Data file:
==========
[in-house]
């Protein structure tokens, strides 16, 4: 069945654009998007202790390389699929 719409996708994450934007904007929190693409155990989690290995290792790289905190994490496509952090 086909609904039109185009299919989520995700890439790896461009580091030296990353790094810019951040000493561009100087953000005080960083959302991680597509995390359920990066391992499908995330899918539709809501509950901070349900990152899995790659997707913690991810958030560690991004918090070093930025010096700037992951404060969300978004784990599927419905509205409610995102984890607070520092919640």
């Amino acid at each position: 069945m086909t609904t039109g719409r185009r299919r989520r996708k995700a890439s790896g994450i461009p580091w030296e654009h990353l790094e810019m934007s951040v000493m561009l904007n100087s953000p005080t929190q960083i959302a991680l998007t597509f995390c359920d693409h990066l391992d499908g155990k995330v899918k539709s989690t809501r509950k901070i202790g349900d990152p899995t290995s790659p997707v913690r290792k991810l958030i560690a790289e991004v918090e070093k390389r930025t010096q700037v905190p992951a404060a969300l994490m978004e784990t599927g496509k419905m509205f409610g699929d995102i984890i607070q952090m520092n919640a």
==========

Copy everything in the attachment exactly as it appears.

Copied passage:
[in-house]
């Protein structure tokens, strides 16, 4: 069945654009998007202790390389699929 719409996708994450934007904007929190693409155990989690290995290792790289905190994490496509952090 086909609904039109185009299919989520995700890439790896461009580091030296990353790094810019951040000493561009100087953000005080960083959302991680597509995390359920990066391992499908995330899918539709809501509950901070349900990152899995790659997707913690991810958030560690991004918090070093930025010096700037992951404060969300978004784990599927419905509205409610995102984890607070520092919640």
């Amino acid at each position: 069945m086909t609904t039109g719409r185009r299919r989520r996708k995700a890439s790896g994450i461009p580091w030296e654009h990353l790094e810019m934007s951040v000493m561009l904007n100087s953000p005080t929190q960083i959302a991680l998007t597509f995390c359920d693409h990066l391992d499908g155990k995330v899918k539709s989690t809501r509950k901070i202790g349900d990152p899995t290995s790659p997707v913690r290792k991810l958030i560690a790289e991004v918090e070093k390389r930025t010096q700037v905190p992951a404060a969300l994490m978004e784990t599927g496509k419905m509205f409610g699929d995102i984890i607070q952090m520092n919640a």